'The secret to staying young is to live honestly, eat slowly...

by tosca on Sunday, May 16, 2010

...and lie about your age.'
~ Lucille Ball, August 1911 - April 1989), comedienne, film/tv/stage/radio actress

I don't have much of a problem lying about my age because ordinarily I don't remember it. It's not something I think about every day - it's a part of your identity, right. Why would you? I don't wake up every morning and think that I'm straight, even though I am (although I wouldn't turn down some 'quality time' with Captain Jack Harkness and Doctor Who at the same time). I don't sit around all day thinking that I'm a girl (even though I so obviously am). Nor do I wonder why my eyes are brown. These things just...are. My age is pretty much like that. I don't think about it, it's just there, and when people ask how old I am it takes me a few moments to count it all up. When I have to count, though, it always takes me aback and is usually accompanied by a sinking-feeling like, 'Whoa, where did the years go? Am I really a grown up, now? Can I not be a tan-Peter Pan forever?'

My birthday ambivalence is legendary in my family - I detest my own birthday. Quite happy to go out of my way for others, buy presents and big, fat, chocolate-gooey cakes (that's more for my benefit than theirs, really) and do the whole loot bags thing for the little kids etc. In fact, I suspect I get into that more than they do. But I'm a real slacker in celebrating my own birthdays. I've always found them to be dissatisfying, somehow. Ever since I was young and barely had the words to explain why. In past years, it's been a time of getting presents that weren't me, and pretending to be happy with it and celebrating it with what felt like people who didn't take the time to know what would really mean something to me. Which seems much worse when it's your own family. Drama queen, much?

I think it was possibly an amalgam of things that made getting older a tad bit traumatic: feeling like I hadn't really achieved anything of note (by whose standards I'm not sure because surely that sort of pressure only came from myself?); presents that didn't really capture anything about me (did I truly have the personality of a car seat cover, a cowboy hat, a bracelet, a book by an author I didn't like?); general feeling of something half missing. I solved a third of that problem about 10 years ago. I decided to start asking people for what I wanted for birthdays. It's half worked. I also decided I should buy myself some effing fantastic birthday present each year that would blow my black skull & crossbone socks off of my feet. I have kept this tradition :) Only I know what I truly want, yeah? As for the other third of the problem, the general air of something missing, hmm, not so sure about that one. What to do or what it could be. And the last part - the 'omg my life is wasted, what have I achieved, what the hell have I done with my life, it's such a waste, I'm such a loser' thing - that used to be the hardest. I used to have this weird internal clock that would tell me where I'm meant to stack up in terms of quality of life (you know, Nobel Peace prize, cure cancer, write a bestseller while helping the homeless etc.) but this year I'm going to hit the snooze button on the clock and think differently. This year, to hell with my expectations of me! No pressure is my gameplan. So tomorrow, when I turn 35, I'm going to sleep in, finish reading a book, have lunch with 3 of my 6 sisters, have a few drinks and just enjoy it. To being 35! May it only happen once. Unless you own a TARDIS. Then really we must talk ;)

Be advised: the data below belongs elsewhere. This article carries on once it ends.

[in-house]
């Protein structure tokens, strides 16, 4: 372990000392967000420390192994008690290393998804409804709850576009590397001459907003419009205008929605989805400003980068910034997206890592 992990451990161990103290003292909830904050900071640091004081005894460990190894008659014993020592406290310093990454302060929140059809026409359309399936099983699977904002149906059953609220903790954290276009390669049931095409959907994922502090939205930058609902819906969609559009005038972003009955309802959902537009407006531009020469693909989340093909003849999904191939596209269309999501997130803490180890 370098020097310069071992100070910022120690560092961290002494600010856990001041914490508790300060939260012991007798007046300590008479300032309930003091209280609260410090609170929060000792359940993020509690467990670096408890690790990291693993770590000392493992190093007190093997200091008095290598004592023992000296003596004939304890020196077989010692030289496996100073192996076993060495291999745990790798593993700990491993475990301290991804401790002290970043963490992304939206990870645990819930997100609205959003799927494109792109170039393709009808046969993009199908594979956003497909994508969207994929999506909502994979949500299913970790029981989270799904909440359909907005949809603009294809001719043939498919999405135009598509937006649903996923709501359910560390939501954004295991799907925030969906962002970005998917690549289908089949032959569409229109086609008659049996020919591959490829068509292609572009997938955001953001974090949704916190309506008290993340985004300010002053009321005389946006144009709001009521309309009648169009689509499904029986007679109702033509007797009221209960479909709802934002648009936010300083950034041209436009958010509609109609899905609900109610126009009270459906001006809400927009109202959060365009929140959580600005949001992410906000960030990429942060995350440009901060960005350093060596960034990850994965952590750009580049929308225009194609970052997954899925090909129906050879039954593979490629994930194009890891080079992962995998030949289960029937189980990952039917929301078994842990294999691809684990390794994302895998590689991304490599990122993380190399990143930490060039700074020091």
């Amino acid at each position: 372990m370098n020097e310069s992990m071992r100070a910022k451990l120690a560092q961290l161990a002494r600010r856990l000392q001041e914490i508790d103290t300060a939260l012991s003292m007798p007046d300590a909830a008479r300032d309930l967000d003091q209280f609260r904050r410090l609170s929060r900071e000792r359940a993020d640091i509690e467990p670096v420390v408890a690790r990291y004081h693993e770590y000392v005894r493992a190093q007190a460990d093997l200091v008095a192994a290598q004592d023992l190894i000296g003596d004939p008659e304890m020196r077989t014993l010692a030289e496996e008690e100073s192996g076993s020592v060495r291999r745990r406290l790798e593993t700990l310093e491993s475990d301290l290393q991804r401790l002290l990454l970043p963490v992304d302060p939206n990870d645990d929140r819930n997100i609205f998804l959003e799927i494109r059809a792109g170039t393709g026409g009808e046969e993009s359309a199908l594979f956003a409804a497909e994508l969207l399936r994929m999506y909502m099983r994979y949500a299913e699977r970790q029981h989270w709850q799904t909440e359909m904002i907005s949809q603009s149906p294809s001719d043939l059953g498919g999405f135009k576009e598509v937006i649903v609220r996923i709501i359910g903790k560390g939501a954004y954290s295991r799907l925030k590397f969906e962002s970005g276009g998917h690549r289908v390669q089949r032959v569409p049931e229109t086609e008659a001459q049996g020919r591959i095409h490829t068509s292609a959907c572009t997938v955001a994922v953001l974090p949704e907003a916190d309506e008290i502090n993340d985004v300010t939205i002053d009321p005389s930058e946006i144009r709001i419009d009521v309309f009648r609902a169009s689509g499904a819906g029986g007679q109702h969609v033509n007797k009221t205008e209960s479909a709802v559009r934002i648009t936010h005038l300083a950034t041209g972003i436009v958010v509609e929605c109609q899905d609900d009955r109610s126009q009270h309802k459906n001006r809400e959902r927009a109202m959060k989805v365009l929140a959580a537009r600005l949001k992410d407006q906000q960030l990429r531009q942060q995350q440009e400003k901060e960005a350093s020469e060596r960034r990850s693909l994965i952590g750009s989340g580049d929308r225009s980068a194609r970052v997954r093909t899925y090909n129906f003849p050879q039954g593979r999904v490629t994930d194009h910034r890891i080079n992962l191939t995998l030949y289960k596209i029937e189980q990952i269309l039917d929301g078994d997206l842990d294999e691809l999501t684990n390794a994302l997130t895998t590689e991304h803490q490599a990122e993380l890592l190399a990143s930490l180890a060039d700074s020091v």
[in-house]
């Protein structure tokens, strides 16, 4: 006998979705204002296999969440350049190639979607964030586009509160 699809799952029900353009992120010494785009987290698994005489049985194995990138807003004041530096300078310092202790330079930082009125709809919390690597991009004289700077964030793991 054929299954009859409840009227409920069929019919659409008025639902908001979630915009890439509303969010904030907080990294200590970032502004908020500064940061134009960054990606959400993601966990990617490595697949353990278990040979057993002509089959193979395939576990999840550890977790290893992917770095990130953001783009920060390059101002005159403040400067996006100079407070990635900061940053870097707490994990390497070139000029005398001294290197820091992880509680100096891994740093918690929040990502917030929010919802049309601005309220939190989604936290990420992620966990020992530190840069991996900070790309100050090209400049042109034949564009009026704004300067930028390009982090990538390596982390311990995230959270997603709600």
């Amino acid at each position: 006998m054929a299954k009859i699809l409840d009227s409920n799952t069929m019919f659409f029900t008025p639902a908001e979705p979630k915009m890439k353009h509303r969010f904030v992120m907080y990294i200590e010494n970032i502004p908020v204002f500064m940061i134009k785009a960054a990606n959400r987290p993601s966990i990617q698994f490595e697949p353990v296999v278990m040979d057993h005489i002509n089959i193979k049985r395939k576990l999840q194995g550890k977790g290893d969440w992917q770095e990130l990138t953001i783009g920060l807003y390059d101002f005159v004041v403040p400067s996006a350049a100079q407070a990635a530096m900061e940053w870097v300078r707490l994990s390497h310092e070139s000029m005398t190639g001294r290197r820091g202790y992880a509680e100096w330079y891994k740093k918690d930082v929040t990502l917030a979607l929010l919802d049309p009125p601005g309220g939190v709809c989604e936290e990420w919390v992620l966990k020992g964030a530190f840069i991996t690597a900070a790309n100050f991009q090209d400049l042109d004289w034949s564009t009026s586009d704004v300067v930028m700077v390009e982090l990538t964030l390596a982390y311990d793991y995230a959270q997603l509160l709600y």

Leave your comment

Kia ora! Have a comment or suggestion to make? Then speak now or forever hold your peace.